Gaskell House Blogs

The Timeline Series – it’s 1854!

1st July 2021
in blog, Literature, People

On September 2, the first part of Elizabeth Gaskell’s North and South is serialised in Household Words. It’s an important year in the Gaskell world…

And what about the family? They have been living in their lovely Plymouth Grove house for four years and as the year draws to a close, William will be 49 and Elizabeth 44, while their daughters will range from an eight year old Julia to Marianne who will be 20.

Charles Dickens and Elizabeth Gaskell have had many professional differences of opinion about North and South. Dickens suggests North and South as a better title for the book than Margaret Hale on July 26, a suggestion Gaskell reluctantly accepts. On December 14, Dickens complains to Forster about the falling sales of Household Words and it’s clear he holds North and South ‘so divided, wearisome’ at least partly responsible. With relief, Elizabeth Gaskell finishes the final pages of the serial edition of the book on December 24.

On April 11, Charlotte Bronte writes to Ellen Nussey that she has received another proposal of marriage from Arthur Bell Nicolls and that she has accepted him. They are married on June 29. Charlotte makes her third visit to the Gaskells’ at Plymouth Grove early in May, and has a number of discussions about marriage with Elizabeth and Katie Winkworth.

1854 is the year that Elizabeth Gaskell first meets Florence Nightingale. She is staying at the Nightingale’s Derbyshire house, Lea Hurst, in October as she struggles to finish North and South. While she’s there, Florence gets the call from the British Government accepting her offer to take volunteer nurses to the Crimea, leaving for Scutari with her team of thirty-eight on October 21.

And it’s the year Cranford the cat comes to Plymouth Grove! On May 15, Elizabeth writes to Julia, her daughter ‘ Do you know we are going to have a little kitten sent us from Paris, with long hair, and a very pretty face, and is called Cranford, can you guess why?’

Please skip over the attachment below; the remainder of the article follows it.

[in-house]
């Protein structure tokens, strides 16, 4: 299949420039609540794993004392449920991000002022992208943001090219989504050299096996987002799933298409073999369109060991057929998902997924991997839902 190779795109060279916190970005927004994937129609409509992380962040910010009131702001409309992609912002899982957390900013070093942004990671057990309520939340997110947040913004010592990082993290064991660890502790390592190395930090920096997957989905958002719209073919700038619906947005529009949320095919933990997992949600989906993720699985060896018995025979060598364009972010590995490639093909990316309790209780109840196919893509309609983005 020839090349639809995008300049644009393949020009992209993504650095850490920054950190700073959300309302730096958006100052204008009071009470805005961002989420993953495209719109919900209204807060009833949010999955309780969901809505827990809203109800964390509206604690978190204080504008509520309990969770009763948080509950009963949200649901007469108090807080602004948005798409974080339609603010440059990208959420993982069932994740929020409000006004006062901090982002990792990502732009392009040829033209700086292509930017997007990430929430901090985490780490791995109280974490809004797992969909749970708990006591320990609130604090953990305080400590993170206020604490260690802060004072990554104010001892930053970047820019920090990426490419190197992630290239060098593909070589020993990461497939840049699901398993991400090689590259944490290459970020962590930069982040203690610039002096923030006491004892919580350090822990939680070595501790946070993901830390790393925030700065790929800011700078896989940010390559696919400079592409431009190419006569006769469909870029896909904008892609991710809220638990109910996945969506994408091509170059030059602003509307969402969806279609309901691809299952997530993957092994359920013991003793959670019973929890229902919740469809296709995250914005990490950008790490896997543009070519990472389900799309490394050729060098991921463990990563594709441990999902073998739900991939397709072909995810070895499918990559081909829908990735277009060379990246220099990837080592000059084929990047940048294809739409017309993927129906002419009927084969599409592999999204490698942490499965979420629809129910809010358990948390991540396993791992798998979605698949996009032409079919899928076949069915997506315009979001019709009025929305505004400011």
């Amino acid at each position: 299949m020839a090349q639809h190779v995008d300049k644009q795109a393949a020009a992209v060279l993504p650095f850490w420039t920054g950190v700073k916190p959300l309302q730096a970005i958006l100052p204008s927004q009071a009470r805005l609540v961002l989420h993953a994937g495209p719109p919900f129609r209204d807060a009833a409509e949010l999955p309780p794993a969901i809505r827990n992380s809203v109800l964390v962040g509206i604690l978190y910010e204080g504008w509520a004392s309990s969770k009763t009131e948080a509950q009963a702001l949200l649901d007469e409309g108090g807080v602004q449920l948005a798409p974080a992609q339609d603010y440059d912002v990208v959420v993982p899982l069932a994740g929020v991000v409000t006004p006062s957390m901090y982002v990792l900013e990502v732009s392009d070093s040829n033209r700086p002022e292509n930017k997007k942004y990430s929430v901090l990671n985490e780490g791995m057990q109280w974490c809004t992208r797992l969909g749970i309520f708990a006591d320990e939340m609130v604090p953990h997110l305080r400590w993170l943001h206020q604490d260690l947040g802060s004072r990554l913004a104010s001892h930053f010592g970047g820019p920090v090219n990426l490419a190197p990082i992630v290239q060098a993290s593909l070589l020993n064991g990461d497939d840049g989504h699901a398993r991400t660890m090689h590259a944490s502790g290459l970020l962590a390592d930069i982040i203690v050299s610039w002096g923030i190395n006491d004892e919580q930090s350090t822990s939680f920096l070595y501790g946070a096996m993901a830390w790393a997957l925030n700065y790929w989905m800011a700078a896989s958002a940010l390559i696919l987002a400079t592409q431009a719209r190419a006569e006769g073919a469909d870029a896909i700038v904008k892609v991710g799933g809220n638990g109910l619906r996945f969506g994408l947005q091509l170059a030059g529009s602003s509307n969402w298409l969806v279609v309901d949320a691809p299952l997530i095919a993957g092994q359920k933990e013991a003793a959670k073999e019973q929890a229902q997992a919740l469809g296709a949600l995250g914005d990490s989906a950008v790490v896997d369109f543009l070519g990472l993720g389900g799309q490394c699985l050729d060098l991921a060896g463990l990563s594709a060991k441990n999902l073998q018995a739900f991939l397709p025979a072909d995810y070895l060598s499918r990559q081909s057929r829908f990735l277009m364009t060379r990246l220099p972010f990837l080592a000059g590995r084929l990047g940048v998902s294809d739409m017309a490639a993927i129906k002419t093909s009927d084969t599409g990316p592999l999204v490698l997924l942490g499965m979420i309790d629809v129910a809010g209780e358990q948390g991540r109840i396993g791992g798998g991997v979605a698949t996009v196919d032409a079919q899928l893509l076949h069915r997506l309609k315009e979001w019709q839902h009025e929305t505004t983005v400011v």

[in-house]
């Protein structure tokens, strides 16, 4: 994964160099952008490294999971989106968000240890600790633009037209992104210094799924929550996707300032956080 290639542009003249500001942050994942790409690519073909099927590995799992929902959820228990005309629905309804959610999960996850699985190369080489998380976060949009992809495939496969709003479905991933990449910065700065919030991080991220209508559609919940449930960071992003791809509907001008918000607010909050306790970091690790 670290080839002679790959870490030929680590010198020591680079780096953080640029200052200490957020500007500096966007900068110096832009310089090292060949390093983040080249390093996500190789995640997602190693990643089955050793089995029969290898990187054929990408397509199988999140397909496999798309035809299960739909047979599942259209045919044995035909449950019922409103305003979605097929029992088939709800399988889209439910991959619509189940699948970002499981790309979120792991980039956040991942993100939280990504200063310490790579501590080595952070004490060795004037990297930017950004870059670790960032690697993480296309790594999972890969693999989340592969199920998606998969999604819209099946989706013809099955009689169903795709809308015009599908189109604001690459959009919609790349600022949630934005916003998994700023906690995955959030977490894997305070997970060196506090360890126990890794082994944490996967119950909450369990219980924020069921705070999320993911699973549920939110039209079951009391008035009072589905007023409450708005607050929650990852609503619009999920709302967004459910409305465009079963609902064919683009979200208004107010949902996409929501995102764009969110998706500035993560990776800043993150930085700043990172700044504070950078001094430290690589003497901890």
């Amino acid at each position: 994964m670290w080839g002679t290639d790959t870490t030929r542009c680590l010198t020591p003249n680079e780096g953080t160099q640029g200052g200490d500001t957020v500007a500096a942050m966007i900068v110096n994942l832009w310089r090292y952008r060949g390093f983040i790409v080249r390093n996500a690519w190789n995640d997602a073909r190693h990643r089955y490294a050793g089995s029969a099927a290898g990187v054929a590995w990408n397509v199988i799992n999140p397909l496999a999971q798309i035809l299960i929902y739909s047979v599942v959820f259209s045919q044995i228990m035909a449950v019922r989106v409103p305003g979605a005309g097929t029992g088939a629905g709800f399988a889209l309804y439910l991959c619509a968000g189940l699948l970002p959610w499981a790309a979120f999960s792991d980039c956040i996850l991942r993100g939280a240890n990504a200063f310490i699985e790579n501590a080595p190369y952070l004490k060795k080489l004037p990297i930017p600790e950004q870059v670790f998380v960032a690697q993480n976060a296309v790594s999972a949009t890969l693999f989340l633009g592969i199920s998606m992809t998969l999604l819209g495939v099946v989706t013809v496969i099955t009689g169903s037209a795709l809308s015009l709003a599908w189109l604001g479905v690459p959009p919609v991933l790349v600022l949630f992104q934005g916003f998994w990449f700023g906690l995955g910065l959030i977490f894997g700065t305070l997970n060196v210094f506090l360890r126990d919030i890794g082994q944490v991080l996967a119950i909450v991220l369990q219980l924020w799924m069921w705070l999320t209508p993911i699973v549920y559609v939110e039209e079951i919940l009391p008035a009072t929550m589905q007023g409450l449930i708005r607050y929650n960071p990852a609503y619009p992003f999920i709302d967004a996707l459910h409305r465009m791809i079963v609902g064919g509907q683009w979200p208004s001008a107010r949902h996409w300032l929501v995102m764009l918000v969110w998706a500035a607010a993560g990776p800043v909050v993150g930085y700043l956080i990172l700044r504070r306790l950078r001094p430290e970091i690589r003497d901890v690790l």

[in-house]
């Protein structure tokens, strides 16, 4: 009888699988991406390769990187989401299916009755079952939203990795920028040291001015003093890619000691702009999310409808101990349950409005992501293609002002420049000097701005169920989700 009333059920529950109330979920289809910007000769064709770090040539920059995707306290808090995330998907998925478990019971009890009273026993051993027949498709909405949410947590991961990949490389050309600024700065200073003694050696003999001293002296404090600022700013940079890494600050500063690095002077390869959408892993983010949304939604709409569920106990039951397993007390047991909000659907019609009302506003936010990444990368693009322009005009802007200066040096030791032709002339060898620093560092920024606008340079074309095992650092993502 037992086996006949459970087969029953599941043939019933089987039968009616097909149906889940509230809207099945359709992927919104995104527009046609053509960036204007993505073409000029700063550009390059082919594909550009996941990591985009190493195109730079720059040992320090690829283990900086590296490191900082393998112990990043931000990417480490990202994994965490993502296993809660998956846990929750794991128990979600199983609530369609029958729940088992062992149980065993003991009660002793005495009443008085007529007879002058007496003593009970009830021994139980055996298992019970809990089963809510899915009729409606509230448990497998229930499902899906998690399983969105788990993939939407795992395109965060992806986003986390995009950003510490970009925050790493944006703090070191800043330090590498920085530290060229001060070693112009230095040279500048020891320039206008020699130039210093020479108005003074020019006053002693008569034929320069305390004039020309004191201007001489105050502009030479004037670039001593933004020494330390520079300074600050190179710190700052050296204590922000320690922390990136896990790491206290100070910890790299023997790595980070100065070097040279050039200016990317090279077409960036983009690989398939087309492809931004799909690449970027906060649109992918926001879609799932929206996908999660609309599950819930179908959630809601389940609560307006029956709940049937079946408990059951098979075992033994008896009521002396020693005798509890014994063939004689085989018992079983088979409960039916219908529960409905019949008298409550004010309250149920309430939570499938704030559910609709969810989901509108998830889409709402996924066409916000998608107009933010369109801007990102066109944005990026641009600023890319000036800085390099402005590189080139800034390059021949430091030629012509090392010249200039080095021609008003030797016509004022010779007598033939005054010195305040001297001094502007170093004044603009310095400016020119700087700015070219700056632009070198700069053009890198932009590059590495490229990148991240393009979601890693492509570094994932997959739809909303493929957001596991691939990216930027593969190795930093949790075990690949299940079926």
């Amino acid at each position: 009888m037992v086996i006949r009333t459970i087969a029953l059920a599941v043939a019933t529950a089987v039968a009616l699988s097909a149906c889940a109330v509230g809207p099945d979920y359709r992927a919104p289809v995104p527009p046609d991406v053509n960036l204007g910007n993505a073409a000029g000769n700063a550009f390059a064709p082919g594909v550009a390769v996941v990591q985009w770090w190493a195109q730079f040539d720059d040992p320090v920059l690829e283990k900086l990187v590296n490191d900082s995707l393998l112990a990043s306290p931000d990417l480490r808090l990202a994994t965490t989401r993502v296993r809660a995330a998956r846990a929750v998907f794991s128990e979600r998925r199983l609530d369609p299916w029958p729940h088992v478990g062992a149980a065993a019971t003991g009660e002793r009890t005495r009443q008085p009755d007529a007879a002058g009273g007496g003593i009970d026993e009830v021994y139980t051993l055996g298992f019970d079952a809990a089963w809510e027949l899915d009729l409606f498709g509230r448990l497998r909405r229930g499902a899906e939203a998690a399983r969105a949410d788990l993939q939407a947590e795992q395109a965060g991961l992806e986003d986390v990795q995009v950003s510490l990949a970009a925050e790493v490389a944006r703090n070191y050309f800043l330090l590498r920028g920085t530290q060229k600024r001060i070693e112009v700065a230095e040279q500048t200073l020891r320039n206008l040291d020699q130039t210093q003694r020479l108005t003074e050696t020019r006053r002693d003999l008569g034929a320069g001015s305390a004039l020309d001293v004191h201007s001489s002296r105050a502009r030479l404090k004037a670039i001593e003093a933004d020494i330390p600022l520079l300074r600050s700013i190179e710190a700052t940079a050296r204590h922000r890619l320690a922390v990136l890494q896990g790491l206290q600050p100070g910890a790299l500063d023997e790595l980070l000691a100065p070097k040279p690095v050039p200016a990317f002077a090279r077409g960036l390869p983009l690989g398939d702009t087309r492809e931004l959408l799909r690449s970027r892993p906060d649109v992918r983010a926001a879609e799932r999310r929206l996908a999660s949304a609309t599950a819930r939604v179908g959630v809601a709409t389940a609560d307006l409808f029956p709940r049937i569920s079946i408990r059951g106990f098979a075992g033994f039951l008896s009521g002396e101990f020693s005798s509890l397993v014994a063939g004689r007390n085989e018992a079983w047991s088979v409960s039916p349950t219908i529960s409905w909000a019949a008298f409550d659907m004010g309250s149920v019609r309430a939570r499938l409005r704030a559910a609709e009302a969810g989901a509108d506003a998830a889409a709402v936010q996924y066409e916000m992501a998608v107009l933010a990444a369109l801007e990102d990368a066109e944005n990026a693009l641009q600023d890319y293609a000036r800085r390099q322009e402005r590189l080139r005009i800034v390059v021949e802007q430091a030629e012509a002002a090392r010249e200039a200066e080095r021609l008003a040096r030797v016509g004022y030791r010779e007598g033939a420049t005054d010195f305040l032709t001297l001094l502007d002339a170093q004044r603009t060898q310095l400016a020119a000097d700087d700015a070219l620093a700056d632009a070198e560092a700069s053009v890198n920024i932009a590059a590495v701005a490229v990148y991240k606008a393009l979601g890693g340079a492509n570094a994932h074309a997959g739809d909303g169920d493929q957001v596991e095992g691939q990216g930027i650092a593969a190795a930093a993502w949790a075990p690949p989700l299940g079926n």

And in the wider world?

On February 13, Cheltenham Ladies College, established to provide ‘a sound academic education for girls‘, admits its first 82 pupils.

The UK declares war on Russia on March 28 and so joins the Crimean War. October 25 sees the Battle of Balaclava and while the allies achieve an overall victory, the battle sees the catastrophic charge of the Light Brigade. Tennyson’s eponymous poem is published in The Examiner six weeks later on November 9.

Charles Dickens begins the serialisation of Hard Times in Household Words on April 1.

On July 15, John Ruskin’s marriage to Effie Gray is annulled.

Of great importance to Unitarians and other Dissenters, in August the Oxford University Act is passed which abolishes the requirement for students to take a religious test or the Oath of Supremacy before taking up a place at the University. An Oxford place is open to all male students regardless of their faith.

In September, cholera is raging in London. Dr John Snow traces the source of one outbreak, which kills five hundred people, to a single water pump on Broad Street proving his theory that cholera is a water borne disease and also inventing epidemiology!

On October 16, Oscar Wilde is born.

Interested in other important years for the Gaskell family? Read about 1851, the year the first instalment of Cranford is published and also 1848, the year of Mary Barton.

Lesley – Volunteer at Elizabeth Gaskell’s House

I'm afraid we must do some shopping

Elizabeth Gaskell 1863